In the newer coaching role, which I encourage HR professionals to pursue, the HR person partners with the manager and focuses specifically on his development. Few internal HR people are working in this new coaching arena. Organizations have most frequently hired external coaches and consultants. But they don’t always need to do so, if HR professionals are prepared to take on this new coaching role. In fact, an HR professional is missing a career enhancing opportunity if she declines to develop these coaching relationships.
According to Christina Zelazek, SPHR, Director of HR at The Mennonite Home of Albany, Oregon,fundamental to the role is trust. "An executive might feel embarrassed admitting he needs help or worry that the HR person might tell others in the organization.” To help, she said, "the HR person must be extremely credible with executives. You obtain credibility from how you conduct yourself, from the ideas that you have, andyour own political savvy.”
Don’t expect to coach unless your credentials, reputation, and standing in your organization are impeccable. The person participating in the coaching has to feel you are looking out for his best interests and maintaining confidentiality at all times.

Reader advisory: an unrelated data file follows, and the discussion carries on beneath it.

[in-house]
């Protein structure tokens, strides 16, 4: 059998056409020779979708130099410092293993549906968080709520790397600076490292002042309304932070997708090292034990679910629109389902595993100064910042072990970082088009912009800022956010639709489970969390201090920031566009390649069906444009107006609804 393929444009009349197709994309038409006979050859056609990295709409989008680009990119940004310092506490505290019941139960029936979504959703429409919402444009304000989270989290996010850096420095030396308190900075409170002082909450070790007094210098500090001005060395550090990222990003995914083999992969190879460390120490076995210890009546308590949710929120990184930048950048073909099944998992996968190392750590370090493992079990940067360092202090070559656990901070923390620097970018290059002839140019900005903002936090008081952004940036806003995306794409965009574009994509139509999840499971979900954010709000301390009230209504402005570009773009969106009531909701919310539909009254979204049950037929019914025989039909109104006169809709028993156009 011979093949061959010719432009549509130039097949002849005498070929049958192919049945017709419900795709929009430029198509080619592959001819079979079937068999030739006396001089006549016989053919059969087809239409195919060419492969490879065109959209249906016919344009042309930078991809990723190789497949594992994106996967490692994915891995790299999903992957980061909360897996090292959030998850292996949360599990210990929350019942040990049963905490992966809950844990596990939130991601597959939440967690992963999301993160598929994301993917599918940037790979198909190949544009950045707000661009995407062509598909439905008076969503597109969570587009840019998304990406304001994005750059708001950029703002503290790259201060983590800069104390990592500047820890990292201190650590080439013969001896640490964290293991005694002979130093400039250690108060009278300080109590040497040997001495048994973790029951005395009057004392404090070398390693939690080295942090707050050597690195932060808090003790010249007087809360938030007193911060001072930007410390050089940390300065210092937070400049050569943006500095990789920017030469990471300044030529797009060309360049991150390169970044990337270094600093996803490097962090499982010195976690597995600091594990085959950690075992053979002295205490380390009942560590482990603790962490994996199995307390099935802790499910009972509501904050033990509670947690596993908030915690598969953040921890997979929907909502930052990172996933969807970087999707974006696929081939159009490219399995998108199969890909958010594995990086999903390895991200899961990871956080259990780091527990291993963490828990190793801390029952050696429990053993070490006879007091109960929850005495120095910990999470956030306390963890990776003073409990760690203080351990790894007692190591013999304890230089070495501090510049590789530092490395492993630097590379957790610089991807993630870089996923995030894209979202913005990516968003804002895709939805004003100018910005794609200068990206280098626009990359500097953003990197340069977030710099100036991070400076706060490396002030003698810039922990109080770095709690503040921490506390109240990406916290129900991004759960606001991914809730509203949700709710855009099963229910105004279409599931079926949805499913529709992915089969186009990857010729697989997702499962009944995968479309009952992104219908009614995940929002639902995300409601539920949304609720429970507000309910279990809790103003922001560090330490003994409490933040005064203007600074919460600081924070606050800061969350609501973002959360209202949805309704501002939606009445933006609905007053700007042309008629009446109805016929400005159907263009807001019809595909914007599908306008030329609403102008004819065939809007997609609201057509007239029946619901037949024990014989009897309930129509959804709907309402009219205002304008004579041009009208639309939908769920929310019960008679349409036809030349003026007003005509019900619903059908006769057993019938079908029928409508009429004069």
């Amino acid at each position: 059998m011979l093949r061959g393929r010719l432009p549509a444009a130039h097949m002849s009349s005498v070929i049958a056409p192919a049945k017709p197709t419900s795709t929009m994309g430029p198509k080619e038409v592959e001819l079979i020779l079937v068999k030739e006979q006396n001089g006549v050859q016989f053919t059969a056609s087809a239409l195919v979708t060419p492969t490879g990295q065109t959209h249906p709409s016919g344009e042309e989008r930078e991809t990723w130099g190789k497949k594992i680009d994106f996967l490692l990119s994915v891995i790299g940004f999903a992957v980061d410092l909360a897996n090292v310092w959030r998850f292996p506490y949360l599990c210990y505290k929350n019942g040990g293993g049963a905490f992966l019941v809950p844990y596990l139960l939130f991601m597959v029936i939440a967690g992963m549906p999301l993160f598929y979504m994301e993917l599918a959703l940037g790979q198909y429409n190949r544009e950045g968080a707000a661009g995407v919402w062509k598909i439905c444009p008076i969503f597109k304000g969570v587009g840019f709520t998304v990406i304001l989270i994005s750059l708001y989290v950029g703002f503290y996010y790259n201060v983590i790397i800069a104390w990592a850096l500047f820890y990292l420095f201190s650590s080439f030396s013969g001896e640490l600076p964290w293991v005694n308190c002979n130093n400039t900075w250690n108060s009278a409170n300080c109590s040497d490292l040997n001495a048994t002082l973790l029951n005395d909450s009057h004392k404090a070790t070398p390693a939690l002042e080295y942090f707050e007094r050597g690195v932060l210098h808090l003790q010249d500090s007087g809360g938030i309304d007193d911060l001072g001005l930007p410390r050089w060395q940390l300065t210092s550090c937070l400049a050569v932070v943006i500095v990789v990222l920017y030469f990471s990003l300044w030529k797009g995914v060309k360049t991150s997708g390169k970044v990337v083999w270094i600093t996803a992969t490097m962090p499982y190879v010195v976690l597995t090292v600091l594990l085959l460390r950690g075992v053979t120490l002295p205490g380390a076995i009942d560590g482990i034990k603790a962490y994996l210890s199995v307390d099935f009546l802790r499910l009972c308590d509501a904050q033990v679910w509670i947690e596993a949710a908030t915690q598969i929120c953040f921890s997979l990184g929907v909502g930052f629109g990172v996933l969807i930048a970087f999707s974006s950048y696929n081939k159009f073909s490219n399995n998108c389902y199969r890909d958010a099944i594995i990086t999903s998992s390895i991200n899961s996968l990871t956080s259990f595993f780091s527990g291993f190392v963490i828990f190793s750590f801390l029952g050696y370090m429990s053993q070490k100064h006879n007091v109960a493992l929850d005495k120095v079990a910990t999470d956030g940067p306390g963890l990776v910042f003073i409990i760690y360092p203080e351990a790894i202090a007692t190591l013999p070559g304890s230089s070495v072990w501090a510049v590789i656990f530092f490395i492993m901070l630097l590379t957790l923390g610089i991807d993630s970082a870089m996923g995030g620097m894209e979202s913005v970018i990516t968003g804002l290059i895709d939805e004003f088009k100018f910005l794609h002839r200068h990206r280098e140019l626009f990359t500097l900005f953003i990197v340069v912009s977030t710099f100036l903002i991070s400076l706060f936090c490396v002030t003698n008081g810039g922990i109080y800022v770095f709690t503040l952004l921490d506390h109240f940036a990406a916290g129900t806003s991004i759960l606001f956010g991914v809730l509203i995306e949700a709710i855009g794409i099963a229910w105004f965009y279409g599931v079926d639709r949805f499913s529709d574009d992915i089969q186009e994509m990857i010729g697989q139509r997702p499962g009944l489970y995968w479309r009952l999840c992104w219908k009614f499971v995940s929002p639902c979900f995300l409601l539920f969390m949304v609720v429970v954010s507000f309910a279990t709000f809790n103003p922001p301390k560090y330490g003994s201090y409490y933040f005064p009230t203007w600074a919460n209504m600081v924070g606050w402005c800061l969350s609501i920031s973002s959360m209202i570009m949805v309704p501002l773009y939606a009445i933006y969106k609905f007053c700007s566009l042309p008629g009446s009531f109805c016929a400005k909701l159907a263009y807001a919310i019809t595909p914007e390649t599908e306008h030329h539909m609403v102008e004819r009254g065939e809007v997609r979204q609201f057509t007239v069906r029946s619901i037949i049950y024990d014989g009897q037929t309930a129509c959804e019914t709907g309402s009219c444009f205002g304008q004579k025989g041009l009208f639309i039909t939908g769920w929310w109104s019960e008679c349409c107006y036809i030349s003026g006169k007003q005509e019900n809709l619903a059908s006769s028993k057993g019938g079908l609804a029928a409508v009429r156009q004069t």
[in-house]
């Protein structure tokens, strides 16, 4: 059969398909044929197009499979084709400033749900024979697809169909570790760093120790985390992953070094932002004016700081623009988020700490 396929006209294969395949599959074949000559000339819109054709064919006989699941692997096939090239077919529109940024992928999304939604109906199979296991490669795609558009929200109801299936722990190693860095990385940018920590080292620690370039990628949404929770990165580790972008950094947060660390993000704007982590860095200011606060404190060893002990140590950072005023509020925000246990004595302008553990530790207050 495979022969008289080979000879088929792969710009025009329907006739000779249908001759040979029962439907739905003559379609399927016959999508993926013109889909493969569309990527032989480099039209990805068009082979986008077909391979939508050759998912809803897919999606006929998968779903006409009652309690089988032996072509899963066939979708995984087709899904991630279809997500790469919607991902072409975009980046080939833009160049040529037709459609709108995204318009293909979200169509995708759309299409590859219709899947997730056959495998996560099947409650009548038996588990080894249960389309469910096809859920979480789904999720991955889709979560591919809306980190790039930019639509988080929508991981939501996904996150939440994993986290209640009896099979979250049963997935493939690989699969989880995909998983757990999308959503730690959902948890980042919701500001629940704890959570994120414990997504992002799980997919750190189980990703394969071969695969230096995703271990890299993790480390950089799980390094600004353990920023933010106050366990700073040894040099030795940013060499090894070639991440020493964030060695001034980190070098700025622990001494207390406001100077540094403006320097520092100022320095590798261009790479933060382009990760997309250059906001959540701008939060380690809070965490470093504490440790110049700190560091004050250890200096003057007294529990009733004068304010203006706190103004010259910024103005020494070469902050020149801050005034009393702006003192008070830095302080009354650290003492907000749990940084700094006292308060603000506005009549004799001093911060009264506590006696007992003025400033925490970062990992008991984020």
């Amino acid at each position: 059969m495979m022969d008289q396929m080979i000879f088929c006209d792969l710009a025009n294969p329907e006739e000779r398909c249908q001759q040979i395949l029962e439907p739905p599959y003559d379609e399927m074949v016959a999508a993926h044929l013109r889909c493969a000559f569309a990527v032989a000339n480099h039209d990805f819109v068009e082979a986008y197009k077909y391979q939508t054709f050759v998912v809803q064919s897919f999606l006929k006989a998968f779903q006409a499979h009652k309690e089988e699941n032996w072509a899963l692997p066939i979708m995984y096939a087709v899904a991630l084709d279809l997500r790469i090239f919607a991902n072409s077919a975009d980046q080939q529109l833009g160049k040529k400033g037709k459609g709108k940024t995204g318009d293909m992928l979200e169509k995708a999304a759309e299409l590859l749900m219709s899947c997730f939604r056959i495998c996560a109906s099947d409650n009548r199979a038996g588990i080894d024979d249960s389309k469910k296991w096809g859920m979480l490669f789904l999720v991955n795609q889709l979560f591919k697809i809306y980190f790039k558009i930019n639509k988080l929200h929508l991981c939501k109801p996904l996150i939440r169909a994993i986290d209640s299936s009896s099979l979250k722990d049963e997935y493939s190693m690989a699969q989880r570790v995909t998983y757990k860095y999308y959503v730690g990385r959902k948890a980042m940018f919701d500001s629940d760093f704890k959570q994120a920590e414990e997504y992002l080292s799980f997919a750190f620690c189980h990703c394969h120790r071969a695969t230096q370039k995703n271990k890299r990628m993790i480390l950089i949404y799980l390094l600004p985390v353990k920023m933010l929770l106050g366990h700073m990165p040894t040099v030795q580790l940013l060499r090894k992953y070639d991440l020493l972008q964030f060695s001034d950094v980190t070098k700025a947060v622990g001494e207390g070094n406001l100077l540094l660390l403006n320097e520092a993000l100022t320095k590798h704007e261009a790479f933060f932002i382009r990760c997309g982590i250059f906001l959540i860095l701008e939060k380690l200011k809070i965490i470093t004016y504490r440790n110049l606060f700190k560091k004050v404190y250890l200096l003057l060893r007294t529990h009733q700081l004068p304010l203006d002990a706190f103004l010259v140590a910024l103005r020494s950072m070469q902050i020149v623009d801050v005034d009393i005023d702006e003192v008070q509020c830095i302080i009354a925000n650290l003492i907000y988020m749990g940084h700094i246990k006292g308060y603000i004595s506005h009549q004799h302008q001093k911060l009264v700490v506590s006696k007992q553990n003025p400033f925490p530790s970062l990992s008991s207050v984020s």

One of the most important factors the internal HR person brings to the coaching role is her knowledge of the organization, and the impact of the manager within that environment. This is also one of the reasons HR coaches fail to attract internal clients for these new relationships.
Beyond the issue of complete confidentiality, the coaching assistance she is providing to the executive must contribute more than organizational feedback to help the executive further develop his potential.
Human Resources coaches must be knowledgeable about surveys and other feedback instruments to provide impartial feedback to the manager. Coaching often takes the place of training for individuals who are advanced in their careers. So, the HR professional must be well versed inmanagement and behavioral theory and practices.
She must know about and have access to a variety of resources for the executive as well.Goal setting strategies, follow-up, organization andhighly advanced communication skillsare necessary for the HR coach to succeed at coaching executives.
As a larger organizational issue, the HR manager can serve as a resource to coordinate and unify the process of coaching. She can monitor the expenditure of resources, check out the credentials of external coaches and assist with the measurement and determination of coaching results.